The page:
The inhibitory effect of fungal spores in Figures 46 was much better than that of mycelium. The inhibitory effect of fungus mycelium on ozone produced in the CDAP treatment was not effective in Fusarium sp. (Figure 4(c)). Alternaria sp. and Botrytis cinerea showed some inhibitory effect at high O3 concentration, but it promoted the growth of fungus mycelium at low O3 concentration (Figures 4(a) and 4(b)). However, the inhibitory effect of fungi spores on ozone showed more than 80% inhibition rate at ozone concentration of 13∼14 ppm with 2 hours treatment in Alternaria sp. spores (Figure 6(b)) isolated from onion and at ozone concentration of 6 ppm with 2 hours treatment for Botrytis cinerea spores (Figure 5(b)). These results indicate that the effect of plasma treatment varies depending on the kind of fungal species and propagules. Gabler et al. [25] also reported that ozone treatment effectively controlled the postharvest grey mold disease on grapes, while poorly controlled the decay of grapes caused by Alternaria and Penicillium sp. in semicommercial experiments. Minas et al. [24] reported that continuous treatment of B. cinerea cultures grown on potato dextrose agar with gaseous ozone showed a direct inhibitory effect, but removal of the pathogen from the ozone-enriched environment led to resume the growth within 48 hours. They also reported that gaseous ozone treatment of the fungal spores for more than 8 hours significantly reduced the spores’ viability. Ryu et al. [26] measured the extent of spore survival and the shape of spores by treating plasma with spore of the bread mold. The fungus has less sterile effect by the plasma treatment than the bacteria, because the fungus has a cell wall composed of a carbohydrate called β-glucan. In the case of bread molds, β-carotene, which acts as an antioxidant, is present in large amounts in the spores and may have the effect of protecting it from oxidation by plasma. Many molds have a variety of pigments, and these pigments can also act as antioxidants in many cases, so that, the fungus may be more resistant than bacteria to plasma treatment. Our data in this study showed that CDAP treatment significantly triggered fungal spore death depending on time. These data suggest that CDAP is a promising tool to inactivate the fungal spores. However, the optimization of CDAP processing conditions should be evaluated by the kind of microorganisms, type of products, temperature and humidity in a storage, etc.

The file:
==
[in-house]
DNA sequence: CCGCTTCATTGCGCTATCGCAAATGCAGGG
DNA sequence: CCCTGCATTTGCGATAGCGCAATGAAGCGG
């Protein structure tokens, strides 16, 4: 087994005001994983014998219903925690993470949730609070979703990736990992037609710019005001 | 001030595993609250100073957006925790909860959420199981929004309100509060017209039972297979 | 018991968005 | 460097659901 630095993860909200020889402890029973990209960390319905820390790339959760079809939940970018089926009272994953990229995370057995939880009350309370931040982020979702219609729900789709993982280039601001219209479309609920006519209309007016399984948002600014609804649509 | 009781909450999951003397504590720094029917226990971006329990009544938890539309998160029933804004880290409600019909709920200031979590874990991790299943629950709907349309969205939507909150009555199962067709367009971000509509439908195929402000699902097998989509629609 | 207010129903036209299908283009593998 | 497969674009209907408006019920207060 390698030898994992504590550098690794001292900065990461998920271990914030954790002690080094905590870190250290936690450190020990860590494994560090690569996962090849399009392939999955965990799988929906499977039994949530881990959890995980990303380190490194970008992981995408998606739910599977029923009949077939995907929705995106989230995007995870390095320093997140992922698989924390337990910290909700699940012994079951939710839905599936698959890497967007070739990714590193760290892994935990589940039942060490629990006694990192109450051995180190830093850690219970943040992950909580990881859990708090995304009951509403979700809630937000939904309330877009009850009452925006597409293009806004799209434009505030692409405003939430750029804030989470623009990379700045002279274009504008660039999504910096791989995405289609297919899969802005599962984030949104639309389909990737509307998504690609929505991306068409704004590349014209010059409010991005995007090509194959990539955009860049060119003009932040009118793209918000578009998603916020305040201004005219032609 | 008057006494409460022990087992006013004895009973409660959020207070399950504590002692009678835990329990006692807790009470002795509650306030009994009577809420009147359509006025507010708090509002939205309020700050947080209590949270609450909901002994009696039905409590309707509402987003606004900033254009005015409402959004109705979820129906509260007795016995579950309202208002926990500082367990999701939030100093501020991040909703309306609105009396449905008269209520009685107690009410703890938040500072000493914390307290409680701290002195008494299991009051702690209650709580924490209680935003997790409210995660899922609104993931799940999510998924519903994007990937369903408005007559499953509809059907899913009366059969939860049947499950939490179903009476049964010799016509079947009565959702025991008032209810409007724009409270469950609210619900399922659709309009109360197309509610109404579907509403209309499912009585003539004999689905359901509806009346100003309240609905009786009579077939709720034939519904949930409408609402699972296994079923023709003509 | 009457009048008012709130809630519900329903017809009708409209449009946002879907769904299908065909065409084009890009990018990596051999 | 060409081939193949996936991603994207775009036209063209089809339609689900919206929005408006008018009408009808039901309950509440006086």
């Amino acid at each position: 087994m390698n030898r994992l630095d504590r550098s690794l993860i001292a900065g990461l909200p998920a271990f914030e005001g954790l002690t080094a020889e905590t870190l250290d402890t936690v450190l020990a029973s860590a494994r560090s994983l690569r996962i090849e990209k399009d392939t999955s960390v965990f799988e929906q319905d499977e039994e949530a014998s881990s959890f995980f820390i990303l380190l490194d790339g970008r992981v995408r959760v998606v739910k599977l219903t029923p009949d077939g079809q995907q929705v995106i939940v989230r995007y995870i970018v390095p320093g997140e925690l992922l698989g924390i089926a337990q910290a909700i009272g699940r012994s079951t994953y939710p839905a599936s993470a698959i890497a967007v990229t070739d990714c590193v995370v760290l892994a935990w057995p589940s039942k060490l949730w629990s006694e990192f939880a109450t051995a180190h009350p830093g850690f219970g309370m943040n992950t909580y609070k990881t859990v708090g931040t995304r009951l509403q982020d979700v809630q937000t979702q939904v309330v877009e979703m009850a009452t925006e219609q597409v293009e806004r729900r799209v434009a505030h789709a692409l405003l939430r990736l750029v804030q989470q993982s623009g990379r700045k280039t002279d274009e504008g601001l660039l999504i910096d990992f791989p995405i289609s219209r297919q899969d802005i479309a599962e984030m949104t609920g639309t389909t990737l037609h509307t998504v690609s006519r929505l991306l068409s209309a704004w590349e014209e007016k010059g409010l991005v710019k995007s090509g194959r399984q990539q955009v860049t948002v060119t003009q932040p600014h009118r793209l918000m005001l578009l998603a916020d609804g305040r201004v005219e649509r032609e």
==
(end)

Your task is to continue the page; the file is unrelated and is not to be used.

4. Conclusions